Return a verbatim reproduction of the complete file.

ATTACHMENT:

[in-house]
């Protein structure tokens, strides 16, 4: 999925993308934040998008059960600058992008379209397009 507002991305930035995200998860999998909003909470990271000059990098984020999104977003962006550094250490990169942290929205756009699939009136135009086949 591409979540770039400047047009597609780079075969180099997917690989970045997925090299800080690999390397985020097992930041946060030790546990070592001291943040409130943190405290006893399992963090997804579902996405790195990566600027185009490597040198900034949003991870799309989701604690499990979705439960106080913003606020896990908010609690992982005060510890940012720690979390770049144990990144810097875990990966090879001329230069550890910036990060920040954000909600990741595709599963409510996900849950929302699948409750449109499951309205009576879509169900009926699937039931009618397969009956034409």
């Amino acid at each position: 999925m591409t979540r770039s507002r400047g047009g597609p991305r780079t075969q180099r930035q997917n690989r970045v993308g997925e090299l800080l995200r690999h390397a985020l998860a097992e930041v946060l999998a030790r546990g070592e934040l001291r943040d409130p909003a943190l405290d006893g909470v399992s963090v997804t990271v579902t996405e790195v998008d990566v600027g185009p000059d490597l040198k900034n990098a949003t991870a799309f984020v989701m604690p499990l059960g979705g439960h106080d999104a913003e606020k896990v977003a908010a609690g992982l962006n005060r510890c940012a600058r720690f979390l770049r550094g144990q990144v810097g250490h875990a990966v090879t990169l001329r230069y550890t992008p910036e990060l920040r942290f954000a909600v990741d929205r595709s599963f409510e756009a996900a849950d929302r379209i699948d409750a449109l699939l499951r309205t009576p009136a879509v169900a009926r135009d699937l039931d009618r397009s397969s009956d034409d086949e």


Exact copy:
[in-house]
């Protein structure tokens, strides 16, 4: 999925993308934040998008059960600058992008379209397009 507002991305930035995200998860999998909003909470990271000059990098984020999104977003962006550094250490990169942290929205756009699939009136135009086949 591409979540770039400047047009597609780079075969180099997917690989970045997925090299800080690999390397985020097992930041946060030790546990070592001291943040409130943190405290006893399992963090997804579902996405790195990566600027185009490597040198900034949003991870799309989701604690499990979705439960106080913003606020896990908010609690992982005060510890940012720690979390770049144990990144810097875990990966090879001329230069550890910036990060920040954000909600990741595709599963409510996900849950929302699948409750449109499951309205009576879509169900009926699937039931009618397969009956034409």
């Amino acid at each position: 999925m591409t979540r770039s507002r400047g047009g597609p991305r780079t075969q180099r930035q997917n690989r970045v993308g997925e090299l800080l995200r690999h390397a985020l998860a097992e930041v946060l999998a030790r546990g070592e934040l001291r943040d409130p909003a943190l405290d006893g909470v399992s963090v997804t990271v579902t996405e790195v998008d990566v600027g185009p000059d490597l040198k900034n990098a949003t991870a799309f984020v989701m604690p499990l059960g979705g439960h106080d999104a913003e606020k896990v977003a908010a609690g992982l962006n005060r510890c940012a600058r720690f979390l770049r550094g144990q990144v810097g250490h875990a990966v090879t990169l001329r230069y550890t992008p910036e990060l920040r942290f954000a909600v990741d929205r595709s599963f409510e756009a996900a849950d929302r379209i699948d409750a449109l699939l499951r309205t009576p009136a879509v169900a009926r135009d699937l039931d009618r397009s397969s009956d034409d086949e």